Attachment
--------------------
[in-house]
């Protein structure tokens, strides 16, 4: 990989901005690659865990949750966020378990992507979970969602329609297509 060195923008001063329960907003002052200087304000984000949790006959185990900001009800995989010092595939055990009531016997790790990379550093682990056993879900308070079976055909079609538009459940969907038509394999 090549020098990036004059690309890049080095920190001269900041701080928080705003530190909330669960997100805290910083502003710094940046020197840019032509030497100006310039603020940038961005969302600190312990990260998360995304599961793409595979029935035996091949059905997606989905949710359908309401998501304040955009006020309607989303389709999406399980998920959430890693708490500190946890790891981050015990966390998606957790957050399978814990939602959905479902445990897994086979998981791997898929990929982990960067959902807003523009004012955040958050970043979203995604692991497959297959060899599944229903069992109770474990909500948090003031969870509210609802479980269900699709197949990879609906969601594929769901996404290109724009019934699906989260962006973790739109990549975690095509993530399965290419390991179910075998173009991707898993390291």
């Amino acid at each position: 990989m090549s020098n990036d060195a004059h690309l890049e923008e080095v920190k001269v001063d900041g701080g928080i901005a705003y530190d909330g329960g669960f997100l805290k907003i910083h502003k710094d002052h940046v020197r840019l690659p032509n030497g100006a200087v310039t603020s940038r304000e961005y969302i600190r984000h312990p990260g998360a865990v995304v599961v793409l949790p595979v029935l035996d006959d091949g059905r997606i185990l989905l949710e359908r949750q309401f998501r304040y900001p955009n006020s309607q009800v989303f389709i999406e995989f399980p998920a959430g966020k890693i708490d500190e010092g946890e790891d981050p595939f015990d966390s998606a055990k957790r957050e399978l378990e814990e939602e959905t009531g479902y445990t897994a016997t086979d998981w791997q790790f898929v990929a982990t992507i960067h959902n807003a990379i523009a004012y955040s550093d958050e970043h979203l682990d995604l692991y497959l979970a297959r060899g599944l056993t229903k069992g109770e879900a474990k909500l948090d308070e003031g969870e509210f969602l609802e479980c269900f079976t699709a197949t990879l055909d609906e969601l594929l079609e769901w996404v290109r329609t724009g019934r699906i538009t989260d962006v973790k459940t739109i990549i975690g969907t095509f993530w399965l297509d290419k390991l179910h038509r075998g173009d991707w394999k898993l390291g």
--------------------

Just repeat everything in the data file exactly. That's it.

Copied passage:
[in-house]
């Protein structure tokens, strides 16, 4: 990989901005690659865990949750966020378990992507979970969602329609297509 060195923008001063329960907003002052200087304000984000949790006959185990900001009800995989010092595939055990009531016997790790990379550093682990056993879900308070079976055909079609538009459940969907038509394999 090549020098990036004059690309890049080095920190001269900041701080928080705003530190909330669960997100805290910083502003710094940046020197840019032509030497100006310039603020940038961005969302600190312990990260998360995304599961793409595979029935035996091949059905997606989905949710359908309401998501304040955009006020309607989303389709999406399980998920959430890693708490500190946890790891981050015990966390998606957790957050399978814990939602959905479902445990897994086979998981791997898929990929982990960067959902807003523009004012955040958050970043979203995604692991497959297959060899599944229903069992109770474990909500948090003031969870509210609802479980269900699709197949990879609906969601594929769901996404290109724009019934699906989260962006973790739109990549975690095509993530399965290419390991179910075998173009991707898993390291």
């Amino acid at each position: 990989m090549s020098n990036d060195a004059h690309l890049e923008e080095v920190k001269v001063d900041g701080g928080i901005a705003y530190d909330g329960g669960f997100l805290k907003i910083h502003k710094d002052h940046v020197r840019l690659p032509n030497g100006a200087v310039t603020s940038r304000e961005y969302i600190r984000h312990p990260g998360a865990v995304v599961v793409l949790p595979v029935l035996d006959d091949g059905r997606i185990l989905l949710e359908r949750q309401f998501r304040y900001p955009n006020s309607q009800v989303f389709i999406e995989f399980p998920a959430g966020k890693i708490d500190e010092g946890e790891d981050p595939f015990d966390s998606a055990k957790r957050e399978l378990e814990e939602e959905t009531g479902y445990t897994a016997t086979d998981w791997q790790f898929v990929a982990t992507i960067h959902n807003a990379i523009a004012y955040s550093d958050e970043h979203l682990d995604l692991y497959l979970a297959r060899g599944l056993t229903k069992g109770e879900a474990k909500l948090d308070e003031g969870e509210f969602l609802e479980c269900f079976t699709a197949t990879l055909d609906e969601l594929l079609e769901w996404v290109r329609t724009g019934r699906i538009t989260d962006v973790k459940t739109i990549i975690g969907t095509f993530w399965l297509d290419k390991l179910h038509r075998g173009d991707w394999k898993l390291g």